... when you're constantly on the move, few things remain unchanged.

the white winged doves

Monday, April 13, 2015

About a month ago, just after the official beginning of spring, Will and I were sitting in our living room playing chess, when we noticed two white winged doves mating in the live oak tree right in front of our balcony!  Yep, we saw the whole shebang - ruffled feathers and all!  We watched as the male dismounted and flew away a short time later, leaving the female alone with her thoughts in the aftermath.  She sat there for a long time, barely moving and I wondered what she was thinking about... whispered echoes of abandonment resounding through my hollow mind.

After that day, we'd see one or both of those doves returning to that exact spot very frequently - from what we could tell, several times an hour.  When I couldn't stand it any longer and curiosity got the better of me, I peered over the balcony railing - hoping to discover any visible trace of significance to the birds; when I noticed they were building a nest!  I'm not sure whether this is typical, or if Will and I simply have two of the most sentimental white winged doves ever heard of, but I was paralyzed in that spot that day as I watched their nest take form in the very spot they consummated their feathery love.  I felt grounded by the weight of this new revelation unfolding before me: love is truly all around.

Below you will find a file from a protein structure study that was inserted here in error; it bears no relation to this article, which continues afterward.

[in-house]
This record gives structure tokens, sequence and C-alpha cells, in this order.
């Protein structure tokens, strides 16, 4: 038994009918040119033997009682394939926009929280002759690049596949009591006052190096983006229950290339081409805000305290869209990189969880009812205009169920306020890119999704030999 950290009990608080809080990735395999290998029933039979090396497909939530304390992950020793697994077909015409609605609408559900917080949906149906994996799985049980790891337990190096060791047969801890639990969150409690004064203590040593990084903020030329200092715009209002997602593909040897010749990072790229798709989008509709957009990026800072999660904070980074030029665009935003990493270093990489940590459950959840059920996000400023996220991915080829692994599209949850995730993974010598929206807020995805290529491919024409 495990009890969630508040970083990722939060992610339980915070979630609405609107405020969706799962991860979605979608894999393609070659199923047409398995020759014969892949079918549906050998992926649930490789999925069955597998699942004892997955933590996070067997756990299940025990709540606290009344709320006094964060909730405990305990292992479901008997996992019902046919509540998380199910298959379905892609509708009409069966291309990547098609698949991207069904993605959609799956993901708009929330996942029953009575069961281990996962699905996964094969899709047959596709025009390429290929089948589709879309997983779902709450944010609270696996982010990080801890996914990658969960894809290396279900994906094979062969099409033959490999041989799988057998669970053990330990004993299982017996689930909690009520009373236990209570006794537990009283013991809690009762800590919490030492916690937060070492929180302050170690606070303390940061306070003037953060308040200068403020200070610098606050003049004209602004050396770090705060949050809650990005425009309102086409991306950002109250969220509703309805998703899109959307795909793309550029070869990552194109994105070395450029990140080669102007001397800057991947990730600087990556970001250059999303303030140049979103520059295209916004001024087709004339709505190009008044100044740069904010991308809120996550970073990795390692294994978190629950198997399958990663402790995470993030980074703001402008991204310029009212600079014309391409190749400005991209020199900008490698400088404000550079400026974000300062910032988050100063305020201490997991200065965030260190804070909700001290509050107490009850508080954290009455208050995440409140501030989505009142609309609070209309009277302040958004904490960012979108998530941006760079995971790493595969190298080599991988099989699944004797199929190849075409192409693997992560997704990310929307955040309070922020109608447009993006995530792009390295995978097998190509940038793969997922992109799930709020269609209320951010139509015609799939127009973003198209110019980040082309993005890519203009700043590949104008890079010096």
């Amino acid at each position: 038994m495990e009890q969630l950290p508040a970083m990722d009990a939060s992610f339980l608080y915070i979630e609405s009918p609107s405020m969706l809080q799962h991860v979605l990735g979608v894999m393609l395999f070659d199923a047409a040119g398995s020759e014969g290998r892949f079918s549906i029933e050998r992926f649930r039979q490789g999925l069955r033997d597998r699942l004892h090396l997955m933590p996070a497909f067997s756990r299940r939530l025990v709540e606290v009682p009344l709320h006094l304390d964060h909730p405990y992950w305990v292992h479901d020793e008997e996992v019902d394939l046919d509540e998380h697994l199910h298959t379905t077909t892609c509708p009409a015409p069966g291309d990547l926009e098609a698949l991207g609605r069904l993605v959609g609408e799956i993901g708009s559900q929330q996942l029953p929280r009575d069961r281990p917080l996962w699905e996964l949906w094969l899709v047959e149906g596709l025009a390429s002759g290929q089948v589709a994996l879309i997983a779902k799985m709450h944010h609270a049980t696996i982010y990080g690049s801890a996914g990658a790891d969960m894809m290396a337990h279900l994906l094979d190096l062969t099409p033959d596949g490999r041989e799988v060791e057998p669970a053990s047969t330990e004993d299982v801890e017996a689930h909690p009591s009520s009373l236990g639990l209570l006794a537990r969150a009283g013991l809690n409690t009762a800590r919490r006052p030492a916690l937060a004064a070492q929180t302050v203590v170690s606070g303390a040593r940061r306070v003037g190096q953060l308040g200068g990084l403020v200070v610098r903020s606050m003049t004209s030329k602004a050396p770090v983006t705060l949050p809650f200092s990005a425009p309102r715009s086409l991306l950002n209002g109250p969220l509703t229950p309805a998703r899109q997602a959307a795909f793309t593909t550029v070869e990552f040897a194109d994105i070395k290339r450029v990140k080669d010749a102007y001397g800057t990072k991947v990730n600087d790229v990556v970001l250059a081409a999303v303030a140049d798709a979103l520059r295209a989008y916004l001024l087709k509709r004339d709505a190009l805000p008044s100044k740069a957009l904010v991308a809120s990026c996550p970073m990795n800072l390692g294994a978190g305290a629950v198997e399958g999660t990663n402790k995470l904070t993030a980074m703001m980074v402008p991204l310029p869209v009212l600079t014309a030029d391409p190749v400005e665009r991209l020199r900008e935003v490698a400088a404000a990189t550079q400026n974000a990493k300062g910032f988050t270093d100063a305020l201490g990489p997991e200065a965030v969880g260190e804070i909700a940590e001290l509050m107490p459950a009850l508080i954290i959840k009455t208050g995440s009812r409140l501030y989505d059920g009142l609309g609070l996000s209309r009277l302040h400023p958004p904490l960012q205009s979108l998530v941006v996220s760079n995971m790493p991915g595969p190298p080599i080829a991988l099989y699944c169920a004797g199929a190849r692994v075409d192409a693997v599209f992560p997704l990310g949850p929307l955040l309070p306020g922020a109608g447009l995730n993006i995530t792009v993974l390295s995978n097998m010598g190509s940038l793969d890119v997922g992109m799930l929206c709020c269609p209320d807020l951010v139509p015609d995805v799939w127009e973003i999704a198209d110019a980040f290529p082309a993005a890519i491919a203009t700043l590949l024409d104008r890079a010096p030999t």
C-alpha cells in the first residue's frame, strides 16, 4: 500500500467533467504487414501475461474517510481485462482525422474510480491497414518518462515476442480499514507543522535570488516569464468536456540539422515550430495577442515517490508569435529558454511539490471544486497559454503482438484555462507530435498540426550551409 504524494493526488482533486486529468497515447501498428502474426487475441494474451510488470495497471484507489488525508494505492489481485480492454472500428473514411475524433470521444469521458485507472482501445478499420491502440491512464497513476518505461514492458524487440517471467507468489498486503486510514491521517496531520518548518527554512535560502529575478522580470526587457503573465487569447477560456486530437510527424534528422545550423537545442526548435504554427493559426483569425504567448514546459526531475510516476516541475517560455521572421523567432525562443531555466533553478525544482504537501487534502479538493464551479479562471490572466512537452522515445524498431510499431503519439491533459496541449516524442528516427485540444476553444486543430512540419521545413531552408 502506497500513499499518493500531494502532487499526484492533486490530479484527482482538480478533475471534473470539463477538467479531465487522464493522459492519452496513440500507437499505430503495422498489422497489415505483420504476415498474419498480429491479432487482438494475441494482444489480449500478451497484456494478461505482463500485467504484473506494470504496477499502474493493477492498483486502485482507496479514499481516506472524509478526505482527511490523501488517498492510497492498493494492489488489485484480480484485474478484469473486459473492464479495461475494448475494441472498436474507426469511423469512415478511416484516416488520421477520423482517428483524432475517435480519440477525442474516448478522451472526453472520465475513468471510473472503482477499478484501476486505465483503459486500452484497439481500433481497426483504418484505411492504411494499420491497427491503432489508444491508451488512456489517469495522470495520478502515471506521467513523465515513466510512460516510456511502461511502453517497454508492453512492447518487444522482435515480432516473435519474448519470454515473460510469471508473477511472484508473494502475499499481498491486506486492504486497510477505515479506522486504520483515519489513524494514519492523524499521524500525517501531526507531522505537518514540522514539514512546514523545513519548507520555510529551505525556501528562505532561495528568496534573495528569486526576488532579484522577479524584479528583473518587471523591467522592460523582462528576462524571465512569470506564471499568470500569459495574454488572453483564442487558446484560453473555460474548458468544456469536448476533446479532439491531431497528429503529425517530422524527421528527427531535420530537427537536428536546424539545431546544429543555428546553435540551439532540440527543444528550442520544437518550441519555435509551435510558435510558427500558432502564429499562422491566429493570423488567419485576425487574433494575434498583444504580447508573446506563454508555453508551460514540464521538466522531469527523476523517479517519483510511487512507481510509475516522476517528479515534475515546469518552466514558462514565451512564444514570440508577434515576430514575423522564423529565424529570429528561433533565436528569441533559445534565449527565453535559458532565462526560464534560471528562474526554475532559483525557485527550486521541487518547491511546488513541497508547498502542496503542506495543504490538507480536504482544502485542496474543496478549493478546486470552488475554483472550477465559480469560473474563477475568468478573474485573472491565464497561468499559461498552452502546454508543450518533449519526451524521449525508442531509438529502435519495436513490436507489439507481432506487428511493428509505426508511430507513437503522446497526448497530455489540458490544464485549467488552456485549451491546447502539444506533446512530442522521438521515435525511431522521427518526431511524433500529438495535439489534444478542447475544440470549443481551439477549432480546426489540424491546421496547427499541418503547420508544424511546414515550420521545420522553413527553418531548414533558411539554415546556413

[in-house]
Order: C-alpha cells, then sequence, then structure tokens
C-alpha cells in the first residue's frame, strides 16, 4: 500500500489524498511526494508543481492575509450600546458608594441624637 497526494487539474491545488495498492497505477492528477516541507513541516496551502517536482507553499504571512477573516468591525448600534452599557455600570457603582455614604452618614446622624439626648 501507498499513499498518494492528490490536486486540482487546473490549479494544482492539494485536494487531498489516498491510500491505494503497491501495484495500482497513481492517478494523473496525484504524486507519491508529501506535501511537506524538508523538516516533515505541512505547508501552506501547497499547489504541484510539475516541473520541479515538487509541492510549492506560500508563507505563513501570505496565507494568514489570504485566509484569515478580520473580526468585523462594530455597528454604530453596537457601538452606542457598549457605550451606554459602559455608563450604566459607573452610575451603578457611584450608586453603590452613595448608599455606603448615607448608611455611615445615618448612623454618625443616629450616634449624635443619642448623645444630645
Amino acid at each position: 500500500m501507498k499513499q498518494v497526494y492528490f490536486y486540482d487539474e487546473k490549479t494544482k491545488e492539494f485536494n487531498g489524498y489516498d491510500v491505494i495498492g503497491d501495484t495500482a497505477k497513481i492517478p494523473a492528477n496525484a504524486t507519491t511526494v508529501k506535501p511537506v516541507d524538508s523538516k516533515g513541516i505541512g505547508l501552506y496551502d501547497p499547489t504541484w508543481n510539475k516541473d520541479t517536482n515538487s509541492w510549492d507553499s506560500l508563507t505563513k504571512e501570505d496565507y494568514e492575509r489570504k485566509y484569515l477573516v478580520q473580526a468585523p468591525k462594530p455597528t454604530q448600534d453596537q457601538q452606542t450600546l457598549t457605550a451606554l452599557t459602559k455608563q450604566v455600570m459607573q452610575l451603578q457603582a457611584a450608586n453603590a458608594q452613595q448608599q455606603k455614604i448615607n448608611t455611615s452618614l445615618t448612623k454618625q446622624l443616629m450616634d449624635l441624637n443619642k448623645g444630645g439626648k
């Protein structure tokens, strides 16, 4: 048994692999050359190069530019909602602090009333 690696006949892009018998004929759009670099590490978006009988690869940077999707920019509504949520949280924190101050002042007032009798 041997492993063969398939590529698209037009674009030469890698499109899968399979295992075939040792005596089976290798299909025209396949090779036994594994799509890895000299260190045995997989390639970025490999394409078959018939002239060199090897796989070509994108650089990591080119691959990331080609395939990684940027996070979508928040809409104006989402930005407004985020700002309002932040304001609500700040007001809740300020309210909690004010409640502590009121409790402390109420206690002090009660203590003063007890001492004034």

this was the very first pic I took of the nest, at the beginning of spring and
 just after they'd finished building it.  Look, there was still pollen in the tree!